HC Deb 10 August 1916 vol 85 cc1253-4W

asked the Secretary of State for War if he will have steps taken to put a stop to the torturing of conscientious objectors by the military at Buttrell Camp, Barry, where two resisters, named Dan Edwards and John Woolcock, are being handcuffed and dragged about a field, kicked, and picks tied about their shoulders, and are being given repeated sentences of detention by the commanding officer, who refuses their demand to be tried by court-martial, the instructions given to the soldiers who assault these men being that they must be tamed here and not allowed to go to a civil prison?


asked the Secretary of State for War why John Doherty, Calabria Road, Highbury, was called up under the Military Service Act; if he is aware that John Doherty was a member of a starred trade, that of engineer, and was in possession of an exemption certificate stamped by the Underground Railway Company; if he is aware that the recruiting authorities at the Holloway recruiting office, Agricultural Hall, Islington, refused to recognise the exemption certificate and sent Doherty under escort to a regiment; if he is aware that he received no opportunity to communicate with his friends or his employer; if he can say why this treatment was inflicted on Doherty; and if he will order his discharge?


Inquiry has been instituted with reference to the matters dealt with in both these questions, and immediately the necessary information has been obtained it will be communicated to the hon. Gentleman by letter, without the necessity for them to take any further trouble in the matter.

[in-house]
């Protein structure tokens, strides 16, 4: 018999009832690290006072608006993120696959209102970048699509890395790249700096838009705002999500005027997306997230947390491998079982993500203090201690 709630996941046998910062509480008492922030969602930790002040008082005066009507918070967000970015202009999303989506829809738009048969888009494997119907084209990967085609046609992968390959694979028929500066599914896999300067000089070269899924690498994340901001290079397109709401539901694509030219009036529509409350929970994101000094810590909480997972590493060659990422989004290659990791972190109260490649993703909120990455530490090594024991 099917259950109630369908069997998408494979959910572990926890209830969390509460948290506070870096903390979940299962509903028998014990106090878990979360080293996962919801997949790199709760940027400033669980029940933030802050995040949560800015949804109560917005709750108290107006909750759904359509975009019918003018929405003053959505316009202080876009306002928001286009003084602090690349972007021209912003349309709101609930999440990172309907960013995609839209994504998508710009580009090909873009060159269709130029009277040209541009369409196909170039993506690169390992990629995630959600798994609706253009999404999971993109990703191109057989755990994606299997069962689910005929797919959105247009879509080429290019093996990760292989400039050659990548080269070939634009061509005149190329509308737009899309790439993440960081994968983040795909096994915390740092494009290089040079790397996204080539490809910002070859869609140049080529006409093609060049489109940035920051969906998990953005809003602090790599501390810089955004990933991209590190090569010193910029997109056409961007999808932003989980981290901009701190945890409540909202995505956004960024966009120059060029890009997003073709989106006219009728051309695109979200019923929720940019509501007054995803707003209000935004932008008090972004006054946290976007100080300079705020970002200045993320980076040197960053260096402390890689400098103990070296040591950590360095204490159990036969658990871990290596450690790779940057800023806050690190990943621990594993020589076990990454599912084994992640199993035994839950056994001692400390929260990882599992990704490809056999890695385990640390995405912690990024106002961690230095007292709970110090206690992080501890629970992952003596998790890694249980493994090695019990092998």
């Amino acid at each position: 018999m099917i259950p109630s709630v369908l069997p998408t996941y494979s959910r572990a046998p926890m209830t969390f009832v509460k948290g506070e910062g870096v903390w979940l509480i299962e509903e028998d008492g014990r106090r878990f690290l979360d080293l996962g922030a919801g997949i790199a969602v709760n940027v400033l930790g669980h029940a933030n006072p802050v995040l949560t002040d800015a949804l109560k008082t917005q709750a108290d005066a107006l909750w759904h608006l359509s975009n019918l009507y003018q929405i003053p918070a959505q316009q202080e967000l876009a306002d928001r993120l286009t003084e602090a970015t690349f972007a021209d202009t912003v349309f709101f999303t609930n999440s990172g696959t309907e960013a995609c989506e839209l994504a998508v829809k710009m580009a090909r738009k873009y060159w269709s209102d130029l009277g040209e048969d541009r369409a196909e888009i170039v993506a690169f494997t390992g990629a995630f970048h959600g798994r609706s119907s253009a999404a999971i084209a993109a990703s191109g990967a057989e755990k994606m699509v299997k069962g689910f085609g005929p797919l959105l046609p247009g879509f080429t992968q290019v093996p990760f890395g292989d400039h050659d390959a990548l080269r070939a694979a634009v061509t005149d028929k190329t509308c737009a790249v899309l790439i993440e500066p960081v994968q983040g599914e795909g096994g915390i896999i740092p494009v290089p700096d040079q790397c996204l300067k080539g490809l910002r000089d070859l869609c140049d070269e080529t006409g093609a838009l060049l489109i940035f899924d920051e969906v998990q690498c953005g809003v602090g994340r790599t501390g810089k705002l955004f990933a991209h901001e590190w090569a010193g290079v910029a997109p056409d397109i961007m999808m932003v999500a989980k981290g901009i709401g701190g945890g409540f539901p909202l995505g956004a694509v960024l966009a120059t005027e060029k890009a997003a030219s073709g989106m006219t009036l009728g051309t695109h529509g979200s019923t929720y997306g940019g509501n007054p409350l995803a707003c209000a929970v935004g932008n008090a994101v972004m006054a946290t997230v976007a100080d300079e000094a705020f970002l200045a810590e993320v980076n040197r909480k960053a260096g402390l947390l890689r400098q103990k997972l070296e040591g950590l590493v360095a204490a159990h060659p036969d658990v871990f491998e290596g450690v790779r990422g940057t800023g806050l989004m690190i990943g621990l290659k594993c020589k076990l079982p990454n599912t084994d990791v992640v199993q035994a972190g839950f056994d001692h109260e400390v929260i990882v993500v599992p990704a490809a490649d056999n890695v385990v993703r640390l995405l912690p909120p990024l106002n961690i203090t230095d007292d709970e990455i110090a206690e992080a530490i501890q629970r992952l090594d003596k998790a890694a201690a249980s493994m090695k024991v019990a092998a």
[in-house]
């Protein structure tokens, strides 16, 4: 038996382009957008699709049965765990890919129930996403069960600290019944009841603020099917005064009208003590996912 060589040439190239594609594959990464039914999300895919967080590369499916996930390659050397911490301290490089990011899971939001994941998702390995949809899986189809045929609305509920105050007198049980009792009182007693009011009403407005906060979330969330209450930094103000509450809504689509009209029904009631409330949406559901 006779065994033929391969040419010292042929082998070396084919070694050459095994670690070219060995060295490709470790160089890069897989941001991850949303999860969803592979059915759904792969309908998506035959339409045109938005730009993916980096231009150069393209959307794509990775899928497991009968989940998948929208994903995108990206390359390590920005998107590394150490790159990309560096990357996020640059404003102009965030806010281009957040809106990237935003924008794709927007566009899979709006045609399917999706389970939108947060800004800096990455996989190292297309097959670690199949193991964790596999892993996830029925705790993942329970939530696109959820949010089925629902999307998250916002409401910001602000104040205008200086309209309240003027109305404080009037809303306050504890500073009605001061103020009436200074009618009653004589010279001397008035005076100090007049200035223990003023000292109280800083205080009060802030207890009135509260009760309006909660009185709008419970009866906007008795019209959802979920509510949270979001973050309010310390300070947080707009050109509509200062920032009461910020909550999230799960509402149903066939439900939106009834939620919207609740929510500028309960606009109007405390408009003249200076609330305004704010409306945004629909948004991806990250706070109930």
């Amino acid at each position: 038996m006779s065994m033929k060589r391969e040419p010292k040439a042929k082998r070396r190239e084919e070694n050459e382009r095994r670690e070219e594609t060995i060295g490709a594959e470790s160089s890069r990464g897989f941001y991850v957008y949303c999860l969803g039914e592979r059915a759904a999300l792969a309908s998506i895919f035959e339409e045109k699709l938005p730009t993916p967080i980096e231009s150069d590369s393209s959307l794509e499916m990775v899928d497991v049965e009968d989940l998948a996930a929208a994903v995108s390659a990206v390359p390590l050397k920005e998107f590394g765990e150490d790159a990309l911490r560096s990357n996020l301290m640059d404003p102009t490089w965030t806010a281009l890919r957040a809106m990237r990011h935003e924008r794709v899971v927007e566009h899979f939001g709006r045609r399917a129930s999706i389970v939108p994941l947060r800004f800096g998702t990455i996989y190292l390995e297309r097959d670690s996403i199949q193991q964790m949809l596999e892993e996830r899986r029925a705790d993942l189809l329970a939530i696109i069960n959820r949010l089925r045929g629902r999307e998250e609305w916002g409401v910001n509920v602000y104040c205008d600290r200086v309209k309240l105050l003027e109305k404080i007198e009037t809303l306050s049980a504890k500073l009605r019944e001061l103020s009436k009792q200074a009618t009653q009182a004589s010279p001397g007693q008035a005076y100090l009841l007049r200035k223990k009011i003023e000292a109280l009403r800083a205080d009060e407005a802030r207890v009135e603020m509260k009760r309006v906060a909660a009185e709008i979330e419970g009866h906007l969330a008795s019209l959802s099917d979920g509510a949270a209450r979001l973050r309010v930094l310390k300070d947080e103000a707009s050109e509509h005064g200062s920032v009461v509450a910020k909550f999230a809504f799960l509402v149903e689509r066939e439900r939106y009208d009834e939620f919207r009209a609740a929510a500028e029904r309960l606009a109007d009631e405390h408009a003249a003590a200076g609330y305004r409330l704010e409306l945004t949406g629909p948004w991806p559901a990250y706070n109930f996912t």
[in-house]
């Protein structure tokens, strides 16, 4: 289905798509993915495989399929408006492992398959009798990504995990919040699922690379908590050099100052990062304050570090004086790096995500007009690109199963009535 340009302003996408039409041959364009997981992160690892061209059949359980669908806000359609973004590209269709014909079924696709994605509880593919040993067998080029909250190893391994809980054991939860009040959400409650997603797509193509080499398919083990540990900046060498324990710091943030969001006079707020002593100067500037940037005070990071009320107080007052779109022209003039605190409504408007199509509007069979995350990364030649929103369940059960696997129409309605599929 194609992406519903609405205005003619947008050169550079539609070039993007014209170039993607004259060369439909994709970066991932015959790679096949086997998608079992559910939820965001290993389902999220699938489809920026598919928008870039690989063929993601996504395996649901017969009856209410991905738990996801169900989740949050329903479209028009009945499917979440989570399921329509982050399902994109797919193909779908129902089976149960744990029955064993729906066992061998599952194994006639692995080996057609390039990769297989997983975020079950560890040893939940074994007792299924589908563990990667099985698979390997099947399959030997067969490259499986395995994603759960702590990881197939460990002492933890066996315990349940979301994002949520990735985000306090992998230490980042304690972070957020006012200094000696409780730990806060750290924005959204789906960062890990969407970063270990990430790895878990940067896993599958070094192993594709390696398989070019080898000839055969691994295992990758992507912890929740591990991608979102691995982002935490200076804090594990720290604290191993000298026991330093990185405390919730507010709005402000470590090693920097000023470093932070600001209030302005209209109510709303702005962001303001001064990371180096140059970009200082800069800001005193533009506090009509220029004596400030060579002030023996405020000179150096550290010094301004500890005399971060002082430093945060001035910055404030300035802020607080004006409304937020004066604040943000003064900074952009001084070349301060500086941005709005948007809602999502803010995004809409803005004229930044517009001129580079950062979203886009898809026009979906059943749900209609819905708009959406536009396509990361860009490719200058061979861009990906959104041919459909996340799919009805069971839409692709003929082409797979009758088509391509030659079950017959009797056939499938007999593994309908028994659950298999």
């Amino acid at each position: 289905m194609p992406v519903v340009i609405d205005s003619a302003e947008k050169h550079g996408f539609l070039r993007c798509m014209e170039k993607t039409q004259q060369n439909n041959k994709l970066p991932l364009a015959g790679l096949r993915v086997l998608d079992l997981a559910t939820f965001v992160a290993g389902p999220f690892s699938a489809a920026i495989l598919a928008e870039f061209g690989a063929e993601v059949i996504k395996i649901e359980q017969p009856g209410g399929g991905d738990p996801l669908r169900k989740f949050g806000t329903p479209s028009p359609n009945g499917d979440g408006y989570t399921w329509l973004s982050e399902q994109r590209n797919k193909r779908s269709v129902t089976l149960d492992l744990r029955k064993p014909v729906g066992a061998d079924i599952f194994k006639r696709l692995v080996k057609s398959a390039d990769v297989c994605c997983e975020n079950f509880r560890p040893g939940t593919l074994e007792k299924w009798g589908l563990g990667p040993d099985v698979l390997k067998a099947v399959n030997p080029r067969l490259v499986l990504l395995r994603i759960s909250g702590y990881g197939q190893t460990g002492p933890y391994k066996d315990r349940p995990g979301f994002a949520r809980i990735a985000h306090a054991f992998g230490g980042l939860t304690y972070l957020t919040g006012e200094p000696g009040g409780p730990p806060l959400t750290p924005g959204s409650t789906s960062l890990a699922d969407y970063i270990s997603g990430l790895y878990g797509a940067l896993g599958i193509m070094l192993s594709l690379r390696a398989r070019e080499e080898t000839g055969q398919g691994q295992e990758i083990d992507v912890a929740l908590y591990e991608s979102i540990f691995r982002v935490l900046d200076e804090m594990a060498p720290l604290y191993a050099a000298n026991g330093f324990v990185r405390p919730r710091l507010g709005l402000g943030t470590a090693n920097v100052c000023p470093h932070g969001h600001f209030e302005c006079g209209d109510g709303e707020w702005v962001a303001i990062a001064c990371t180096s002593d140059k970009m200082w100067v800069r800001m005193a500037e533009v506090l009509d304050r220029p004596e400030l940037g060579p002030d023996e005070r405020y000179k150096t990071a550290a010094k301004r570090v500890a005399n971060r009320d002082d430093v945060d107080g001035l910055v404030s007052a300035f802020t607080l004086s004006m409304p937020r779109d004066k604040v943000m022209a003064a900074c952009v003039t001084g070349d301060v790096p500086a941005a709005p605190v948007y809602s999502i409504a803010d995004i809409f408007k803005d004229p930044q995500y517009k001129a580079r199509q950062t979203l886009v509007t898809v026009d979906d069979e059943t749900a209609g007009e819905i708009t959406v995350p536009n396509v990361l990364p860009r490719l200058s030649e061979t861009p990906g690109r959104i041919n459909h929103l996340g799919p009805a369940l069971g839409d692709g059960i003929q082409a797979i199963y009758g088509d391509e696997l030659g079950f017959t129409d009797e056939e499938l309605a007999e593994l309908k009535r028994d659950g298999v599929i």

Commander WEDGWOOD

asked how the inquiry into the alleged bullying of Crowsley is going on; and what is the name of the officer holding the inquiry?


I am informed that, as a result of careful investigation, it is found that the account given by Frederick Crowsley of his treatment at the Mill Hill Depot is very much exaggerated. The only element of truth in it is that he was made to stand with his face to the wall. This was not for three hours, but for a period of less than an hour. Up till two days before he went away he had conformed to all orders and instructions given to him, but at the period in question, apparently in consequence of a visit he had received from a relative, he declined to help to clean out the detention room, and he was in consequence made to stand with his face to the wall while this was being done. I am further informed that Frederick Crowsley is not a conscientious objector and that he is the same man as the Frederick Crowsley who was in June, 1912, sentenced to four months' imprisonment with hard labour at Winchester for circulating seditious literature amongst soldiers at Aldershot. The proceedings then taken were instituted by the then Attorney-General, now the Lord Chief Justice. I may add that Crowsley before leaving the Mill Hill Depot made no complaint of having been ill-treated.